Home Availability Preventing Downtime: How Much Downtime Can You Afford?

There was a point in our history when experiencing unexpected downtime was considered unavoidable. Back in 1996, the primary internet provider AOL went offline for 19 hours. The outage inconvenienced more than 6 million subscribers and was a wake-up call for organizations that had come to depend on the connectivity to earn money.

And yet, the Chairman and CEO, Steve Case said that the outage, caused by a maintenance error, might very well happen again. He offered no promises that the internet would continue to run 24/7 and in fact, cited the outrage as evidence of just how important AOL was to people.

Imagine That Same Scenario Playing Out Today

Preventing downtime is becoming a top priority for organizations across all market sectors — from manufacturing, building security and telecommunications to financial services, public safety and healthcare. What’s driving this requirement for always-on applications? It’s partly due to the rapid expansion of users, environments and devices.

Increasingly, however, organizations require high application availability to compete successfully in a global economy, comply with regulations, mitigate potential disasters, and plan for business continuity. All these factors contribute to a growing demand for high-performance availability solutions to keep applications up and running.

What’s the Good News?

The good news is that there are many effective availability solutions available on the market today including standard servers with backup, continuous data replication, traditional high-availability clusters, virtualization and fault-tolerant solutions. But with so many options, figuring out which approach is good enough for your organization can seem overwhelming.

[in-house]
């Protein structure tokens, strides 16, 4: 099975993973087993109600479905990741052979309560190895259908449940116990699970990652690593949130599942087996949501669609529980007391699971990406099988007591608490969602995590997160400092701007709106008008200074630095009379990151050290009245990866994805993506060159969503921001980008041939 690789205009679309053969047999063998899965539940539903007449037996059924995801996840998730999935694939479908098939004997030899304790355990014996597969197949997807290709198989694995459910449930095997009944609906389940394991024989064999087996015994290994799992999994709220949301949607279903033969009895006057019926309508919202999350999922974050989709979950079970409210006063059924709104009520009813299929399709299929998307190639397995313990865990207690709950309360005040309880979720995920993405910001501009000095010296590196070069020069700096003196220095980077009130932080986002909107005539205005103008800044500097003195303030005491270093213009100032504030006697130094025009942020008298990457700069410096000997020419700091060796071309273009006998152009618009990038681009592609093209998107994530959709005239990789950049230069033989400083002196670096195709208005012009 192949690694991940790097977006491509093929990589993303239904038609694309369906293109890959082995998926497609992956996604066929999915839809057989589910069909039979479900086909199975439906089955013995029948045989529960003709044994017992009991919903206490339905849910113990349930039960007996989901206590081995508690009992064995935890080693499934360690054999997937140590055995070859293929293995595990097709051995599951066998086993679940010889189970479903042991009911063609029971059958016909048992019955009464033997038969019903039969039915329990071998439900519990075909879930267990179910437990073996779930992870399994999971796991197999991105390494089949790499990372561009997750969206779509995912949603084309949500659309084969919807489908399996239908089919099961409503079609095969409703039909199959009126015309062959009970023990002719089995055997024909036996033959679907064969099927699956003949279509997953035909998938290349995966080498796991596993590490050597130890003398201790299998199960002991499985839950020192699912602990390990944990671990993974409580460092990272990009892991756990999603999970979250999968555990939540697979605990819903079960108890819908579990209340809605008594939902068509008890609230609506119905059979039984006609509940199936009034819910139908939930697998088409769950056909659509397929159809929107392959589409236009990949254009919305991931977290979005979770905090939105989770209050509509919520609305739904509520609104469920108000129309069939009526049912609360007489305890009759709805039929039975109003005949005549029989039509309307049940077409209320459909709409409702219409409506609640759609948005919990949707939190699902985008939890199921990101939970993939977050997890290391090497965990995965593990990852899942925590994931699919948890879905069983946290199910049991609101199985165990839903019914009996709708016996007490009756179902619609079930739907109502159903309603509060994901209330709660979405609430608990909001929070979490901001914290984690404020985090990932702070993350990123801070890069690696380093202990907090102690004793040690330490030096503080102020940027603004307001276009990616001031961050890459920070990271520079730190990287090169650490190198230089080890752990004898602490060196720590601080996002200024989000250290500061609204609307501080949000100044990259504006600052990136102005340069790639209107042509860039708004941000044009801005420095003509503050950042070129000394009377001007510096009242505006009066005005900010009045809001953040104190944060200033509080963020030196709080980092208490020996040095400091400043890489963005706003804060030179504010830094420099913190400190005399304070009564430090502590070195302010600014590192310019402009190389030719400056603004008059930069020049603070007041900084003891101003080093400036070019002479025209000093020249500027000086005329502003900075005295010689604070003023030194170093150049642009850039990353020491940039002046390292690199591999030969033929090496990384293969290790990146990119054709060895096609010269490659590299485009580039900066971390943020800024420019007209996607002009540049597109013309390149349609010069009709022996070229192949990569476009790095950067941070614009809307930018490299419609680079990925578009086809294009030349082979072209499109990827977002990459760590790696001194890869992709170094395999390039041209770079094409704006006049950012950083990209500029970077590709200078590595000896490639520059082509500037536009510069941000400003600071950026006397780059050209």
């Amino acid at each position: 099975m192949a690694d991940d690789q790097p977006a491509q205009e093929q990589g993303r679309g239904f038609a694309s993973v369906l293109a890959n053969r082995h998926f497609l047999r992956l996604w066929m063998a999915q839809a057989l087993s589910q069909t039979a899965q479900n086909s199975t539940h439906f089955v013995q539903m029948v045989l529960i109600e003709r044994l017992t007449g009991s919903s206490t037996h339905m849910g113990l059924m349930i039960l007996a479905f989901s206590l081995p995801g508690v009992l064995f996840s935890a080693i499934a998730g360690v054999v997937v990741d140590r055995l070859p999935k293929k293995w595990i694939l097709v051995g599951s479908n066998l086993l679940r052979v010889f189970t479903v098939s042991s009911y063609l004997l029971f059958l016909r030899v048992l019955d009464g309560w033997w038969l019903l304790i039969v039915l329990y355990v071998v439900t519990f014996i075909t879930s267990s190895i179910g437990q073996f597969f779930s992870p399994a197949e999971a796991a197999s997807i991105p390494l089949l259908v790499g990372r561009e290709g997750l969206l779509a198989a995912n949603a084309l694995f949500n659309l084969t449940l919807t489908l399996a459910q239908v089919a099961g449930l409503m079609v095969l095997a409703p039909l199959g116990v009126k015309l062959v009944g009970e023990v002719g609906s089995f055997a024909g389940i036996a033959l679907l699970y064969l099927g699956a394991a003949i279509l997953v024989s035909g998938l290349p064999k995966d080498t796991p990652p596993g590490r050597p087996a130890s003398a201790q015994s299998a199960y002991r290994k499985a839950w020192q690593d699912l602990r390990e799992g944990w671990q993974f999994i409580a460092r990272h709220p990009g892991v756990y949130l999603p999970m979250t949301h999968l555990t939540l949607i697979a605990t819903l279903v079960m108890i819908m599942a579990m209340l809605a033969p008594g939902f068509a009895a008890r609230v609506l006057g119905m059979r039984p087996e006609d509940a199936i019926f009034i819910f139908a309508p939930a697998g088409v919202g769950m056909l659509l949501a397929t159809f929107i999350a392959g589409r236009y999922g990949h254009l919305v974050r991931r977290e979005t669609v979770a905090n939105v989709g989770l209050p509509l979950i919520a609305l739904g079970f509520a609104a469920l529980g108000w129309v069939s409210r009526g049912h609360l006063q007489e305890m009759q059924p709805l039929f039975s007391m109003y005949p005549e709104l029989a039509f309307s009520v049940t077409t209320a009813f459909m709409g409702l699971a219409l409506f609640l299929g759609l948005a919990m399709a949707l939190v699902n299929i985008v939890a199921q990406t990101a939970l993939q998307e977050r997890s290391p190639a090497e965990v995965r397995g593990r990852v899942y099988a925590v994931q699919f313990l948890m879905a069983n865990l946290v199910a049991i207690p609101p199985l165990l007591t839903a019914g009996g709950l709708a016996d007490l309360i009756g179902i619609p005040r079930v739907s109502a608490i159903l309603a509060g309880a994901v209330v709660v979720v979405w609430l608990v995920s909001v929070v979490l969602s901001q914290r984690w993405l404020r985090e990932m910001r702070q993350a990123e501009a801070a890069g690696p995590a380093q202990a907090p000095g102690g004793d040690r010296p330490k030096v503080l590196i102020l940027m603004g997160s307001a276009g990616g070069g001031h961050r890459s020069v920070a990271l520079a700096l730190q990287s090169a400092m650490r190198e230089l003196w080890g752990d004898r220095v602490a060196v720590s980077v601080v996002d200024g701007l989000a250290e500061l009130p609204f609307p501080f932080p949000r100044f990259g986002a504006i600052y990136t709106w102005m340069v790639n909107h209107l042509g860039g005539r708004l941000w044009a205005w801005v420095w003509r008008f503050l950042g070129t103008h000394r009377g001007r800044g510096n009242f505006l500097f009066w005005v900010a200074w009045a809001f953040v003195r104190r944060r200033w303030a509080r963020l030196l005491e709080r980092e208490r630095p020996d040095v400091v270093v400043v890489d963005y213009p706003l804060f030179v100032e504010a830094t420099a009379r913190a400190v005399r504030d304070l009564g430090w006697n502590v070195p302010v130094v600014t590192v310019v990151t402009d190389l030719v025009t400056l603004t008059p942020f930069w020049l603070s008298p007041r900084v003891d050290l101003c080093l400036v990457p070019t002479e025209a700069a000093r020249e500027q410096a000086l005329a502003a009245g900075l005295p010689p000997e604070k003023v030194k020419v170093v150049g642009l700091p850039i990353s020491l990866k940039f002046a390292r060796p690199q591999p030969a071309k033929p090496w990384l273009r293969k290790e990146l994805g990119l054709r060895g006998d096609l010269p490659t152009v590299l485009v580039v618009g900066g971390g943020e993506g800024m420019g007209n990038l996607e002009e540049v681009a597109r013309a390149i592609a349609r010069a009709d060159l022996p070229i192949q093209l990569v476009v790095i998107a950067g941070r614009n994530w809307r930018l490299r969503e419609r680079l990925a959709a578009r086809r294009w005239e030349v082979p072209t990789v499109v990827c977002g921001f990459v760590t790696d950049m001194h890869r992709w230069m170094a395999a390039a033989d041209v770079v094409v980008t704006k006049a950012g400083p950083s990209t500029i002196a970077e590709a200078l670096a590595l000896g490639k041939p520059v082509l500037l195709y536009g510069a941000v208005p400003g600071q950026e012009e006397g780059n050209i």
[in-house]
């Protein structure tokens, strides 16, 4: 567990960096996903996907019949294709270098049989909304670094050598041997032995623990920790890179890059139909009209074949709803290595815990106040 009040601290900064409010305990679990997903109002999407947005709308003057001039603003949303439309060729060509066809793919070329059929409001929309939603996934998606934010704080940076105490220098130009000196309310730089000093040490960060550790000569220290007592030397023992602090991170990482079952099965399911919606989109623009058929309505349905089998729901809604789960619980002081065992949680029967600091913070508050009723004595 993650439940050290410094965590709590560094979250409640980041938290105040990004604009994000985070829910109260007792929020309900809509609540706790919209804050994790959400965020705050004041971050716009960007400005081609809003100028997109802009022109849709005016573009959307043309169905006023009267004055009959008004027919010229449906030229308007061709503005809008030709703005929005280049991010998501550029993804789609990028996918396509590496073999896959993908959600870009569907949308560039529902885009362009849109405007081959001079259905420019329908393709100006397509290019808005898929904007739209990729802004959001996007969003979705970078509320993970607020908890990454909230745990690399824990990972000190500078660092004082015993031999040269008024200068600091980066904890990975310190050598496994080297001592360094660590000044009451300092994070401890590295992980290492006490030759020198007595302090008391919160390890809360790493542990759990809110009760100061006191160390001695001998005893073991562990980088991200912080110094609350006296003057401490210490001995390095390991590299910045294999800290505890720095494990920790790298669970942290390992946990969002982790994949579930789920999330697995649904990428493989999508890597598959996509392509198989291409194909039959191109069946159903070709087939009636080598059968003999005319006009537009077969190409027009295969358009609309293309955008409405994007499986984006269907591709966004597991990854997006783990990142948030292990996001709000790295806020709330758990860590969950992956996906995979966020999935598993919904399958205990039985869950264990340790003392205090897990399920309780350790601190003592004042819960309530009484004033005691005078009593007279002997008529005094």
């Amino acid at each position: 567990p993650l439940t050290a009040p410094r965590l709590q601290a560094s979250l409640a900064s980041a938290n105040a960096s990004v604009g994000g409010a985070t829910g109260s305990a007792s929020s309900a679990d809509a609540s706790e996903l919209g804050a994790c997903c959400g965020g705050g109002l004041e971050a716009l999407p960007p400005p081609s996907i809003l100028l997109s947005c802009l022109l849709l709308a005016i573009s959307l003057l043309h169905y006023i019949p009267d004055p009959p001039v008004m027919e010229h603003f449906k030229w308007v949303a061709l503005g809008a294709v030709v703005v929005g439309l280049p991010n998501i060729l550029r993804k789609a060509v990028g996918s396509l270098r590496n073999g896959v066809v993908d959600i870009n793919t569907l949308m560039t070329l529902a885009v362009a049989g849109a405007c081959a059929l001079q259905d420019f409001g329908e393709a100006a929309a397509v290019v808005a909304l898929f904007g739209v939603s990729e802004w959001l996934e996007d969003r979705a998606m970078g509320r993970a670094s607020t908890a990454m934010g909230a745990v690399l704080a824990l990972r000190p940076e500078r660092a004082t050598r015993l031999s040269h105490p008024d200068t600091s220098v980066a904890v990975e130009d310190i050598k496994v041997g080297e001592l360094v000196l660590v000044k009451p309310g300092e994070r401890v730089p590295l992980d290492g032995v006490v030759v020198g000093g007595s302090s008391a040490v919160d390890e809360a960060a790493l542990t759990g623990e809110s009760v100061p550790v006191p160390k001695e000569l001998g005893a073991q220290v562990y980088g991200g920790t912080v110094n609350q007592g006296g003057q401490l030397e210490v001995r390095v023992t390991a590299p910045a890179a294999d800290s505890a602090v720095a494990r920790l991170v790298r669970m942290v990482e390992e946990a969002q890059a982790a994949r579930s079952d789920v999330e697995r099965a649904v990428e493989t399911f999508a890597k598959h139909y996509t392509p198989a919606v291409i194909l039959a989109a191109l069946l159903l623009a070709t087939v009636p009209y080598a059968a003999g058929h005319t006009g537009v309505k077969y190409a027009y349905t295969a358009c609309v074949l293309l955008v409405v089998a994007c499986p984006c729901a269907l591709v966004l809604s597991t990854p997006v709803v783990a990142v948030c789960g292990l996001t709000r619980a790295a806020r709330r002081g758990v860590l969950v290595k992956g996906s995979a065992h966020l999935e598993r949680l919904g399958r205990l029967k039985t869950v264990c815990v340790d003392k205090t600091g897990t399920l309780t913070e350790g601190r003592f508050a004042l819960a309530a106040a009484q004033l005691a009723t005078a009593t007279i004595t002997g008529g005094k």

Preventing Downtime: Where You Should Start

Understanding the criticality of your computing environment is a good place to start. This involves assessing downtime consequences on an application-by-application basis. If you’ve virtualized applications to save costs and optimize resources, remember that your virtualized servers present a single point of failure that extends to all the virtual machines running on them, thereby increasing the potential impact of downtime. Depending on the criticality of your applications, you may be able to get by with the availability features built into your existing infrastructure or you may need to invest in a more powerful and reliable availability solution — perhaps one that proactively prevents downtime rather than just speeding and simplifying recovery.

What’s Next?

Downtime Prevention Buyer's Guide

The availability element is not the only factor to consider when selecting a best-fit solution to protect your applications against downtime. Stratus has created a Downtime Prevention Buyer’s Guide to streamline the evaluation process and, ultimately, help you choose the right availability solution. The guide presents six key questions you should ask vendors along with valuable insights into the strengths and limitations of various approaches. You can use vendors’ responses to objectively compare solutions and identify those that best meet your availability requirements, recovery time objectives, IT management capabilities, and return on investment goals. All while integrating seamlessly within your existing IT infrastructure.

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